I’ve highlighted “Install as trusted owner” because it is vital this option is selected. Also, if you’ve got an Application Manager configuration running in Restricted mode you will also need to add dismhost.exe as an Allowed Item
How could you do this if you didn’t have Application Manager? Somehow, you need a script that elevates the user to an admin, executes the dism command, and then de-elevates again. This isn’t easy, because even if you add the user to an elevated group their token still needs updating on-the-fly. You could maybe use CPAU from JoeWare (http://www.joeware.net/freetools/tools/cpau/) but I’m not sure. Really, a proper privilege escalation tool like AppSense AM, RES or Scense or the like would be the ideal candidate for this.
So now we have set up the dism command so that when the user runs it, they get temporary admin privileges, we need to call the command when the user logs out, and then copy the resulting XML file into their home drive. Interestingly, when I tried to do this via AppSense Environment Manager in the Logoff trigger it never executed, so I had to resort to using a GPO Logoff Script to call a quick batch file to do it. Not sure why EM wouldn’t let me do it – a debug indicated everything was working fine. Here’s the batch I called from my Logoff Script:-
%SystemRoot%\System32\Dism.exe /Online /Export-DefaultAppAssociations:%TMP%\AppAssoc.xml
copy %TMP%\AppAssoc.xml \\UKSLDC003\FileStore\HomeDrives\%USERNAME%
Naturally substitute paths as required for your environment.
So, we now want to get our user to make some changes to his FTAs. We will change the browser to IE through Default Programs, and change the PDF association to Sumatra.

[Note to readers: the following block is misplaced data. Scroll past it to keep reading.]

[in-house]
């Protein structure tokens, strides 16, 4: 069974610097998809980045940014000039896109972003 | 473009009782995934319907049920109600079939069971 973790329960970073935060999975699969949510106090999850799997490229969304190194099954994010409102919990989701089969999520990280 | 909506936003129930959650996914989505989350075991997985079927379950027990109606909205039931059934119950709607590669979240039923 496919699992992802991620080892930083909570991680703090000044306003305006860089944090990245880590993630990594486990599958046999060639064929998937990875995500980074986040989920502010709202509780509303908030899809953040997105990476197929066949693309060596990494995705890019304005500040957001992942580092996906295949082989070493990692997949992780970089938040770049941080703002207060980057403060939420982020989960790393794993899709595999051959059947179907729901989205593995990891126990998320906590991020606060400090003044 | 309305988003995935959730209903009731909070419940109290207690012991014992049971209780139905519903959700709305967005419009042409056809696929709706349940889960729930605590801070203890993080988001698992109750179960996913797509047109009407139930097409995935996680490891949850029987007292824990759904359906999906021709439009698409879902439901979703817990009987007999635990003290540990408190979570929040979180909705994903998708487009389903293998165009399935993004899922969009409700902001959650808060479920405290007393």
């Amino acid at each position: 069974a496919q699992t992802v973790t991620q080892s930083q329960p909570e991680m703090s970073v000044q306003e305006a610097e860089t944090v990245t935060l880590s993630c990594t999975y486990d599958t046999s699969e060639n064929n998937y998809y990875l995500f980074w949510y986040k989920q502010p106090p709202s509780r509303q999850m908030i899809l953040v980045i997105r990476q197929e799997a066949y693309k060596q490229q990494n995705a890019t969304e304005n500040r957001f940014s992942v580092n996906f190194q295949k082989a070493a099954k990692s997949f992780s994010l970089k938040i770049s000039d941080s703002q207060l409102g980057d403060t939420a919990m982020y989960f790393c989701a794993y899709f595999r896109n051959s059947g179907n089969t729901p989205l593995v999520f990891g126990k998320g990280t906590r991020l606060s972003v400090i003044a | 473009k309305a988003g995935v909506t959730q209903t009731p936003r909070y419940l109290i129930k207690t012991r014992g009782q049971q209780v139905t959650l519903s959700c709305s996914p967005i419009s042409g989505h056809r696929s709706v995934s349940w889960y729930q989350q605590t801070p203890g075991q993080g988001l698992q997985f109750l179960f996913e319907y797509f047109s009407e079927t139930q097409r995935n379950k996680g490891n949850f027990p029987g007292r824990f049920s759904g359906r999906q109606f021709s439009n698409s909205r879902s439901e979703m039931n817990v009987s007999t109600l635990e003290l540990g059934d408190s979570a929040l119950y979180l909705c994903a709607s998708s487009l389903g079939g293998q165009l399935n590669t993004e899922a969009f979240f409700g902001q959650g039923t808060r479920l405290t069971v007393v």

When the user logs out, it should now save a file called AppAssoc.xml into his home drive with his new associations in them.
Now, how do we get this into his profile when he logs on to a new machine?
The key is, we overwrite the OEMDefaultAssociations.xml file (which we allowed everyone to edit) with the content from the file we exported at logoff. We can do this easily through an AppSense Environment Manager Action, a Group Policy Preferences item, a script – whichever is easiest for you. The key is the copied file must be called OEMDefaultAssociations.xml but have the content from the AppAssoc.xml we saved off to the network. We’ve shown the AppSense EM Action below
So now we simply need to fire up another Windows 10 device and log our test user onto it, and see what FTAs he gets…
Woot…we have persistence!!!
So we’re achieving this by overwriting the OEMDefaultAssociations.xml file in the %WINDIR%\system32 folder. But that means if another user comes along and logs on after this user, and this next user is logging on for the very first time, they wouldn’t get the system defaults – they’d get the previous user’s settings. Which isn’t good. How do we mitigate against this?